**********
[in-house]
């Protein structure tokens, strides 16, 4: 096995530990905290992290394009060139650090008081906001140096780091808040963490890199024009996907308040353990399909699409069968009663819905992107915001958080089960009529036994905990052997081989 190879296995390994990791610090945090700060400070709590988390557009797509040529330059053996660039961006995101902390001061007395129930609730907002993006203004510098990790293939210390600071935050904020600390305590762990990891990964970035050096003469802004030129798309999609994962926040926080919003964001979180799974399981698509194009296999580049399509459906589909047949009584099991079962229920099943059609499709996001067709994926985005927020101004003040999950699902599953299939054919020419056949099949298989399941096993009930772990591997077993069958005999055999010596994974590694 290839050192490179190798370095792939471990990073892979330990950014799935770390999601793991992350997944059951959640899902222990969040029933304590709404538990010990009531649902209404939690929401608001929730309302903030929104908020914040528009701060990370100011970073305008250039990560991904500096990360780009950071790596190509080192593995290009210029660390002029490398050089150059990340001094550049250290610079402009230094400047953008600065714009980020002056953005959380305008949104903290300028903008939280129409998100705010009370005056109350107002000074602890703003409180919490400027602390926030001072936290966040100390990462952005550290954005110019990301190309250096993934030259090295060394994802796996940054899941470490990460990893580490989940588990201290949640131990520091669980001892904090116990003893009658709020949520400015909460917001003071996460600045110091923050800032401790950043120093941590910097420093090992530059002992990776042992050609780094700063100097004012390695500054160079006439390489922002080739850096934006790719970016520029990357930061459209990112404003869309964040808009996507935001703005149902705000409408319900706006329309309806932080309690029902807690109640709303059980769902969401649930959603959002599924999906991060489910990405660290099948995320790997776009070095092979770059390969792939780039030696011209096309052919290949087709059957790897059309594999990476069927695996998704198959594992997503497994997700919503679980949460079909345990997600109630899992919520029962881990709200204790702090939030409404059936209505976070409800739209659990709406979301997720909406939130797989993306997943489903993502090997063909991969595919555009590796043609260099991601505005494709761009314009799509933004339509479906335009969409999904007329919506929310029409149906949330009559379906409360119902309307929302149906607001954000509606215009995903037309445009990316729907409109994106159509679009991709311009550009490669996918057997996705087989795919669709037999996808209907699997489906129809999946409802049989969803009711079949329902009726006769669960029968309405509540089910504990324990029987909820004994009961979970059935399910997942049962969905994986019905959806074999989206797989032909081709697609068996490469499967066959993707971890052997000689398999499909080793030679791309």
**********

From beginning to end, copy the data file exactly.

[in-house]
């Protein structure tokens, strides 16, 4: 096995530990905290992290394009060139650090008081906001140096780091808040963490890199024009996907308040353990399909699409069968009663819905992107915001958080089960009529036994905990052997081989 190879296995390994990791610090945090700060400070709590988390557009797509040529330059053996660039961006995101902390001061007395129930609730907002993006203004510098990790293939210390600071935050904020600390305590762990990891990964970035050096003469802004030129798309999609994962926040926080919003964001979180799974399981698509194009296999580049399509459906589909047949009584099991079962229920099943059609499709996001067709994926985005927020101004003040999950699902599953299939054919020419056949099949298989399941096993009930772990591997077993069958005999055999010596994974590694 290839050192490179190798370095792939471990990073892979330990950014799935770390999601793991992350997944059951959640899902222990969040029933304590709404538990010990009531649902209404939690929401608001929730309302903030929104908020914040528009701060990370100011970073305008250039990560991904500096990360780009950071790596190509080192593995290009210029660390002029490398050089150059990340001094550049250290610079402009230094400047953008600065714009980020002056953005959380305008949104903290300028903008939280129409998100705010009370005056109350107002000074602890703003409180919490400027602390926030001072936290966040100390990462952005550290954005110019990301190309250096993934030259090295060394994802796996940054899941470490990460990893580490989940588990201290949640131990520091669980001892904090116990003893009658709020949520400015909460917001003071996460600045110091923050800032401790950043120093941590910097420093090992530059002992990776042992050609780094700063100097004012390695500054160079006439390489922002080739850096934006790719970016520029990357930061459209990112404003869309964040808009996507935001703005149902705000409408319900706006329309309806932080309690029902807690109640709303059980769902969401649930959603959002599924999906991060489910990405660290099948995320790997776009070095092979770059390969792939780039030696011209096309052919290949087709059957790897059309594999990476069927695996998704198959594992997503497994997700919503679980949460079909345990997600109630899992919520029962881990709200204790702090939030409404059936209505976070409800739209659990709406979301997720909406939130797989993306997943489903993502090997063909991969595919555009590796043609260099991601505005494709761009314009799509933004339509479906335009969409999904007329919506929310029409149906949330009559379906409360119902309307929302149906607001954000509606215009995903037309445009990316729907409109994106159509679009991709311009550009490669996918057997996705087989795919669709037999996808209907699997489906129809999946409802049989969803009711079949329902009726006769669960029968309405509540089910504990324990029987909820004994009961979970059935399910997942049962969905994986019905959806074999989206797989032909081709697609068996490469499967066959993707971890052997000689398999499909080793030679791309």